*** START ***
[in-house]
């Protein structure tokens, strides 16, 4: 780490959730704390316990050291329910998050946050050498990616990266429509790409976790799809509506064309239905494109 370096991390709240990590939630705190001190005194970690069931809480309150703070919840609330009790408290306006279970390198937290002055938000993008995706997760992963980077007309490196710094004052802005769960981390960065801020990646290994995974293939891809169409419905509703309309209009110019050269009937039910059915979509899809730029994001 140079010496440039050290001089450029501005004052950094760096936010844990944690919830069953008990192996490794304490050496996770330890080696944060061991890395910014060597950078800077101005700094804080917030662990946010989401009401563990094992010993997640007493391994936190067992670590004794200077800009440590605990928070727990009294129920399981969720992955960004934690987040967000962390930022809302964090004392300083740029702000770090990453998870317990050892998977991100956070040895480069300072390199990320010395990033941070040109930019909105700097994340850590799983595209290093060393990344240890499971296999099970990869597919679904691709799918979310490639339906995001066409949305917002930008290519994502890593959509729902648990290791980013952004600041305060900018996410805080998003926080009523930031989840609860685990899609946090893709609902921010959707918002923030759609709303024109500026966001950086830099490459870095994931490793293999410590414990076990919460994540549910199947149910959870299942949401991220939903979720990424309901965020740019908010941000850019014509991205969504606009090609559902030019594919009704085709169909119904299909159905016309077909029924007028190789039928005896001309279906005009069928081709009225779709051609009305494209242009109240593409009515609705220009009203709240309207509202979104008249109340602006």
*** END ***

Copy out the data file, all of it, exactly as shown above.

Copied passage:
[in-house]
């Protein structure tokens, strides 16, 4: 780490959730704390316990050291329910998050946050050498990616990266429509790409976790799809509506064309239905494109 370096991390709240990590939630705190001190005194970690069931809480309150703070919840609330009790408290306006279970390198937290002055938000993008995706997760992963980077007309490196710094004052802005769960981390960065801020990646290994995974293939891809169409419905509703309309209009110019050269009937039910059915979509899809730029994001 140079010496440039050290001089450029501005004052950094760096936010844990944690919830069953008990192996490794304490050496996770330890080696944060061991890395910014060597950078800077101005700094804080917030662990946010989401009401563990094992010993997640007493391994936190067992670590004794200077800009440590605990928070727990009294129920399981969720992955960004934690987040967000962390930022809302964090004392300083740029702000770090990453998870317990050892998977991100956070040895480069300072390199990320010395990033941070040109930019909105700097994340850590799983595209290093060393990344240890499971296999099970990869597919679904691709799918979310490639339906995001066409949305917002930008290519994502890593959509729902648990290791980013952004600041305060900018996410805080998003926080009523930031989840609860685990899609946090893709609902921010959707918002923030759609709303024109500026966001950086830099490459870095994931490793293999410590414990076990919460994540549910199947149910959870299942949401991220939903979720990424309901965020740019908010941000850019014509991205969504606009090609559902030019594919009704085709169909119904299909159905016309077909029924007028190789039928005896001309279906005009069928081709009225779709051609009305494209242009109240593409009515609705220009009203709240309207509202979104008249109340602006």